Q. "To get the goodness out of seeds like sesame seeds, do they have to be cracked, broken or excessively chewed? Or are they just a bit of 'roughage' if they are eaten whole?"
A. Christchurch-based dietitian, Kristen Corselius White responds:
"Flaxseeds' omega-3 fatty acids, lignins and fibre have been associated with beneficial cardiovascular and anti-inflammatory properties. Research shows that grinding or milling flaxseeds (also known as linseeds) increases the bioavailability of these compounds which are otherwise limited by the seeds' hard outer coating. Sesame seeds have a softer seed coating than flaxseeds and could potentially be ground more easily in the mouth. However there is some evidence that they generally pass through our systems intact, adding only to the fibre content of the diet. To get the most nourishment from them, grinding sesame seeds is often advised. Their healthy constituents include lignins and dietary fibre as well as small amounts of vitamin E and calcium. Sesame seeds are often quoted as being high in calcium, but due to the oxalates and phytates in the seed, this calcium is not highly available to us.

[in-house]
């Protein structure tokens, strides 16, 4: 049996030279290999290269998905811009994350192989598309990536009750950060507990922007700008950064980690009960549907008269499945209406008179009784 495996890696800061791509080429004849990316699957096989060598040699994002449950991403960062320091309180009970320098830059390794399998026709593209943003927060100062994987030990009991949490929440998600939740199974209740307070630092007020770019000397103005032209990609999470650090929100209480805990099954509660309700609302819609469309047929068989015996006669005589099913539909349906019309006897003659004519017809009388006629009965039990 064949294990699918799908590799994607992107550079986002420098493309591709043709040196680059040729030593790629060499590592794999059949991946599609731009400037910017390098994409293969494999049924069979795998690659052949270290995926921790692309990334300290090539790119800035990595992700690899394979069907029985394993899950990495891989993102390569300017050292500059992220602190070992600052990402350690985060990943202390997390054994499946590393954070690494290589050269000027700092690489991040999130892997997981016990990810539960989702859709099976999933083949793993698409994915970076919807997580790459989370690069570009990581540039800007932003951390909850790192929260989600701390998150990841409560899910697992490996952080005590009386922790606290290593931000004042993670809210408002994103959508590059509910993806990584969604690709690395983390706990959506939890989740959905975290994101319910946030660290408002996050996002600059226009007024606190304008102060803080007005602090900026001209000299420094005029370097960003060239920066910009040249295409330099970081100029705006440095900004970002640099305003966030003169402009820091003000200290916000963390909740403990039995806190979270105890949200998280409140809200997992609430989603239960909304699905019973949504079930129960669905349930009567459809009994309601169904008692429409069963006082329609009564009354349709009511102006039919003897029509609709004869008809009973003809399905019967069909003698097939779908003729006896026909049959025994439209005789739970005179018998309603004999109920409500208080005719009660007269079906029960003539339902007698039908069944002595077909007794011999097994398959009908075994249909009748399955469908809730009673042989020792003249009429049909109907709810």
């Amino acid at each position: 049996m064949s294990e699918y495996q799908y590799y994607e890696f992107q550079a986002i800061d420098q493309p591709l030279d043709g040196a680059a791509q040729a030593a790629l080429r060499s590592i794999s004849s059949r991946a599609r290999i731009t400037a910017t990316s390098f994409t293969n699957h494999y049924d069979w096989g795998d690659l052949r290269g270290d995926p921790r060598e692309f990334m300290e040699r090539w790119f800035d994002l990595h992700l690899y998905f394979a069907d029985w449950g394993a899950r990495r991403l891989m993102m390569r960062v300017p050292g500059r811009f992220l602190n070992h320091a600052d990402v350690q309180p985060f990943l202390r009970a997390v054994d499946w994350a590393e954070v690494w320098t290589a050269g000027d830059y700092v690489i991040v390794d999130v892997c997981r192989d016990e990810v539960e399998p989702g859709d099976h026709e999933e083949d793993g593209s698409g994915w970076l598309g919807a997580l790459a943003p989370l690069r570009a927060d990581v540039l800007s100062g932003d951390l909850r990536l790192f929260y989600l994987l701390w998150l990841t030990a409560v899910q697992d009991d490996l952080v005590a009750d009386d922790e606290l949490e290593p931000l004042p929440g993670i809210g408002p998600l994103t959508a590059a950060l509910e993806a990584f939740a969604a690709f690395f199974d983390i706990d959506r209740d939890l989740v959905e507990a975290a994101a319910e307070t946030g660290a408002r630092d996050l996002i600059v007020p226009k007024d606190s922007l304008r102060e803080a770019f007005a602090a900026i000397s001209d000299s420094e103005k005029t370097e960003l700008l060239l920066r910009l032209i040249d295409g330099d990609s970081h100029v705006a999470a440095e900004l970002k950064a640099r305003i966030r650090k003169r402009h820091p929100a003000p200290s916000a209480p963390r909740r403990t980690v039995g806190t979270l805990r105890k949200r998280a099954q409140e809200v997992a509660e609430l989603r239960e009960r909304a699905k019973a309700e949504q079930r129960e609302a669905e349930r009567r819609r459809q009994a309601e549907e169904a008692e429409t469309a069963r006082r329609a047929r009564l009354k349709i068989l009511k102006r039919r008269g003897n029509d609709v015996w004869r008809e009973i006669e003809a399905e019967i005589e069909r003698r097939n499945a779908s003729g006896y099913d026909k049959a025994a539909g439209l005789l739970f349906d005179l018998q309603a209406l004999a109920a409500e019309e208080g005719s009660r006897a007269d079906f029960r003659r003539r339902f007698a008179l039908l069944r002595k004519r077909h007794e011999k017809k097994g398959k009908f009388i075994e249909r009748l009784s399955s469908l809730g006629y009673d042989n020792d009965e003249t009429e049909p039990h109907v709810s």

So it seems that small seeds are probably more decorative than nutritive because they are often consumed intact, in small quantities, and/or not very often. However, these small seeds can be nutritious when ground."